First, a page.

Risk factors: Caucasian / Asian heritage, HIV, low socioe­conomic status, birth weight <2.5kg, secondhand smoke exposure
Usually 4 phases:
1. Necrosis: disruption of blood supply → infarction of femoral capital epiphysis (esp. subcho­ndral cortical bone) → growth of ossific nucleus stops → infarcted bone softens & dies
2. Fragme­nta­tion: body reabsorbs the infarcted bone
3. Reossi­fic­ation: Osteob­lastic activity → femoral epiphysis reestablished
4. Remode­lling: new femoral head (enlarged & flattened) → reshaping occurs during growth → healing (if responding to conser­vative c.) takes 2-4 yrs
Clinical presen­tation:
- Limp of acute / insidious onset, often painless (1-3 months)
- Px (if present) localised to hip or referred to the knee, thigh, or abdomen
- With progre­ssion, px typically worsens with activity
- No systemic findings should be found
Physical examin­ation:
- ↓ IR & ABD of hip
- Px on rot. referred to the antero­medial thigh &/or knee
- Atrophy of thighs & buttock from px leading to disuse
- Leg length discrepancy
- Trende­lenburg sign: weak abductors (glute med & min)
- Antalgic gait (acute): short-­stance phase 2° to px in the weight­-be­aring leg
- Trende­lenburg gait (chronic): downward pelvic tilt away from the affected hip during swing phase
- Labs are used to exclude other diagnoses
- Early radiog­raphs can be normal
- Plain films are preferred
- Standard A-P pelvis & frog-leg views
- If in doubt or plain films are normal, DEXA scan or MRI
Early findings:
- Epiphyseal cartilage hypertrophy
- Epiphysis appears smaller or denser
- "­Cre­scent sign"
Late findings:
- Mushroom head & snow cap
- DEXA shows decreased perfusion of the femoral head
- MRI shows marrow changes
- Coxa magna (widening) & coxa plana (flattening)
- Damaged femoral head can result in premature physical arrest, causing leg length discrepancy
- Poorly formed femoral can lead to acetabular dysplasia & hip incongruency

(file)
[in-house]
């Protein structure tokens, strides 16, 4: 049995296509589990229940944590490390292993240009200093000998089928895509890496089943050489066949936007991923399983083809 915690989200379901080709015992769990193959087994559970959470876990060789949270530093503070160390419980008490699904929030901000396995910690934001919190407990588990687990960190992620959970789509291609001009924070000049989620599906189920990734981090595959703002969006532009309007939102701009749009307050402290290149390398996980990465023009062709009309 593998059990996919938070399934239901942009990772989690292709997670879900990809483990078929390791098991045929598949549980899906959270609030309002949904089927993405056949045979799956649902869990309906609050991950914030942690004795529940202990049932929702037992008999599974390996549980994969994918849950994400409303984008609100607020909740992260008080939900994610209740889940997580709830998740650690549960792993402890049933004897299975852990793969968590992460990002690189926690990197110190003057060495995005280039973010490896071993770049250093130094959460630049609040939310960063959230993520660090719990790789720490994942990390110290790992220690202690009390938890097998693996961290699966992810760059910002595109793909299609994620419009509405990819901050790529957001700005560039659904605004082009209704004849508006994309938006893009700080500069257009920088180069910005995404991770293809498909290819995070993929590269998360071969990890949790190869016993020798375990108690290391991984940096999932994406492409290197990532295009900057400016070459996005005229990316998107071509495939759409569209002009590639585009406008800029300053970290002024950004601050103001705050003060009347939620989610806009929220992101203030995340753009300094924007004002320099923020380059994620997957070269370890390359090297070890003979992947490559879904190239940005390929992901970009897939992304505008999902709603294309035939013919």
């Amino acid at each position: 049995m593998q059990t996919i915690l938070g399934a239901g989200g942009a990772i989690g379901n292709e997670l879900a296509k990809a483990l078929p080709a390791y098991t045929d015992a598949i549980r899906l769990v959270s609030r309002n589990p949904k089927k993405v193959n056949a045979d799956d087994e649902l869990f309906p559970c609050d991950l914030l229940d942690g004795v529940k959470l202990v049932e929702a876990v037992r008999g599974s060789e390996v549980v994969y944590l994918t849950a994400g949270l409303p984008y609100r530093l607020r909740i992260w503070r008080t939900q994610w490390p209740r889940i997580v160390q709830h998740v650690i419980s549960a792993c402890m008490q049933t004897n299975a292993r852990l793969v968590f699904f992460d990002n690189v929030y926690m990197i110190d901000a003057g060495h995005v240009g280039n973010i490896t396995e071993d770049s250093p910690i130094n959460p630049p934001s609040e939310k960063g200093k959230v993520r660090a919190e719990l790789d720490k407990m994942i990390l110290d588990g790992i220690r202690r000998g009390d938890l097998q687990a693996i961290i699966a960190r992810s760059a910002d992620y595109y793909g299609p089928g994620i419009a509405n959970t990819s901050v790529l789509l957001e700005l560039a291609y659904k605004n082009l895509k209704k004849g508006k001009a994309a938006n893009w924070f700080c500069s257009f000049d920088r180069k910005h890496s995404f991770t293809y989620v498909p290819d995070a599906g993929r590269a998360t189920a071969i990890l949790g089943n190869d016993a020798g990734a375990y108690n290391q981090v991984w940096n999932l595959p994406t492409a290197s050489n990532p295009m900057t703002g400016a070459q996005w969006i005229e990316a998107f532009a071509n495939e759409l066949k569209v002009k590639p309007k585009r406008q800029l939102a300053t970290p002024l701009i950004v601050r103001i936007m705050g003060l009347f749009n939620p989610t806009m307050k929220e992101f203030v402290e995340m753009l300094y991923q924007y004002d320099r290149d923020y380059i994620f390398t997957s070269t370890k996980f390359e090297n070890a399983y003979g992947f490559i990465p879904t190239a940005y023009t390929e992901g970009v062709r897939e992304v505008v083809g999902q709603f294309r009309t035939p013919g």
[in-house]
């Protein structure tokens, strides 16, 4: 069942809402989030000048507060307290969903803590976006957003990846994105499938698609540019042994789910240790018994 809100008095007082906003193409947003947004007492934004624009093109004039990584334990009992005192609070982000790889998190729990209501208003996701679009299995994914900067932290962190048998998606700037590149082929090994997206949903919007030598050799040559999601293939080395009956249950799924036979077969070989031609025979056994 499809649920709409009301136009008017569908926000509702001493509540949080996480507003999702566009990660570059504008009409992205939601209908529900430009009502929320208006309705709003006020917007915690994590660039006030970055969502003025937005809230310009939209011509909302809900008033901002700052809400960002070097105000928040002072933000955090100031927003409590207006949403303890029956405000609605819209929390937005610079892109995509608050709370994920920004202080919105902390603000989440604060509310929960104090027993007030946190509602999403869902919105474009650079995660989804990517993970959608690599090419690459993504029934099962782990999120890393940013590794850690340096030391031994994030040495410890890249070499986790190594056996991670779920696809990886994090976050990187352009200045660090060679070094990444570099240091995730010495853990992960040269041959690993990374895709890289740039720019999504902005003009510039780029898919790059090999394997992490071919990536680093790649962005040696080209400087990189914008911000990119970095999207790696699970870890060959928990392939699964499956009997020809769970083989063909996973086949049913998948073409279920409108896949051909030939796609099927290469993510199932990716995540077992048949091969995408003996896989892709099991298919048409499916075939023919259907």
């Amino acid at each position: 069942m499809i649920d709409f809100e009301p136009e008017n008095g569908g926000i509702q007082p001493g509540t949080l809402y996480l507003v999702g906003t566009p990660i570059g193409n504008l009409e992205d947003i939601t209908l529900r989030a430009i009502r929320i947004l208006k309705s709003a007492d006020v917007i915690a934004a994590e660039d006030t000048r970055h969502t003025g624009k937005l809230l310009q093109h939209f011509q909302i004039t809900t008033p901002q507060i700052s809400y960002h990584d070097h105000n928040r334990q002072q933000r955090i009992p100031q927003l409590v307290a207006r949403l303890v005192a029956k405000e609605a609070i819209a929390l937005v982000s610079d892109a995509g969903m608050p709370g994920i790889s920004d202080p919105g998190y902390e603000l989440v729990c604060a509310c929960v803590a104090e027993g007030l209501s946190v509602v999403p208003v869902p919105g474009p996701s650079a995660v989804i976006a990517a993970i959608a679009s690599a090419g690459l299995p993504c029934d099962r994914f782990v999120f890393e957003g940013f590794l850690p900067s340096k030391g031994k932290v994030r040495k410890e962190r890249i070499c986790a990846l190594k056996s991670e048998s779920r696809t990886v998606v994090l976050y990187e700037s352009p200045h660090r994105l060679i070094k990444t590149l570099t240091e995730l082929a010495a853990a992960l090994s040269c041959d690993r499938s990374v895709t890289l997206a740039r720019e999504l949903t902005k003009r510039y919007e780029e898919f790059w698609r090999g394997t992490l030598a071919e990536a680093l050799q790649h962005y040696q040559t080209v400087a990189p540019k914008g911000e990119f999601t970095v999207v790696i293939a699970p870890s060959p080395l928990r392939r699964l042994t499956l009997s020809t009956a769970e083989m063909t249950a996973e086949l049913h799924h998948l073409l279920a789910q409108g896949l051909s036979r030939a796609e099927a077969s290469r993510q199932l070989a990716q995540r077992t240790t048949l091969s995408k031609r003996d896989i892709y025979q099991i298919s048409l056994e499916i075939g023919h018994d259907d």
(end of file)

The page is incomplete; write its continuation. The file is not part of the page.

- Hip incong­ruence can alter mechanics, causing labral tears
- Compli­cations like lateral hip sublux­ation or extrusion can result in lifelong problems
- Late compli­cation: arthritis
- Goals: px & Ssx manage­ment, restor­ation of ROM, & contai­nment of femoral head in acetabulum
- Activity restri­ction & protective weight­-be­aring until ossifi­cation is complete
- Surgery
- Infectious etiology including septic arthritis, osteom­yel­itis, perica­psular pyomyositis
- Transient synovitis
- Multiple epiphyseal dysplasia (MED)
- Spondy­loe­pip­hyseal dysplasia (SED)
- Sickle cell disease
- Gaucher disease
- Hypothyroidism
- Meyers dysplasia

Acetabular Labral Tear (A/PLT) / Loose Body

- Involves the cartilage ring (labrum) around the outside rim of the hip joint socket
- Labrum cushions the hip joint & acts as a rubber seal, securing the thighbone within the hip socket
Aetiology (risk factors):
- Most tears occur in antero­sup­erior quadrant
- Poster­osu­perior tears are more common in Asian population due to hyeprf­lexion or squatting motions
- Occur between 8-72 yrs (highest incidence in 50 yrs)
- F>M
- 22-55% pts w/ hip/groin px have an ALT
- Up to 74% of ALTs have no specific casue
- Trauma & sports­-re­lated causes
- Indivi­duals attending gym 3x/week have an ↑ risk of developing ALT
Five common mechan­isms:
- Femoro­ace­tabular imping­ement (FAI)
- Trauma: mis-st­epping, running w/ hypere­xte­nsion, or EX rot
- Capsular laxity: cartilage disorders (e.g. Ehlers­-Danlos syndrome) or rotational laxity from excessive EX rot (ballet, hockey, gymnastics)
- Hip dysplasia
- Degene­rative changes
Clinical presen­tation:
- Anterior hip / groin px
- ALT indicated by buttock px; while PLT are less common
- Clicking, popping, giving way, catching, & stiffness
- Dull ache often ↑ w/ activities (running, brisk walk, twisting, & climbing stairs)
- Specific manoeuvres causing groin px: 1) FX, ADD, IR fro ALT 2) Passive hyper EXT, ABD, EXT rot for PLT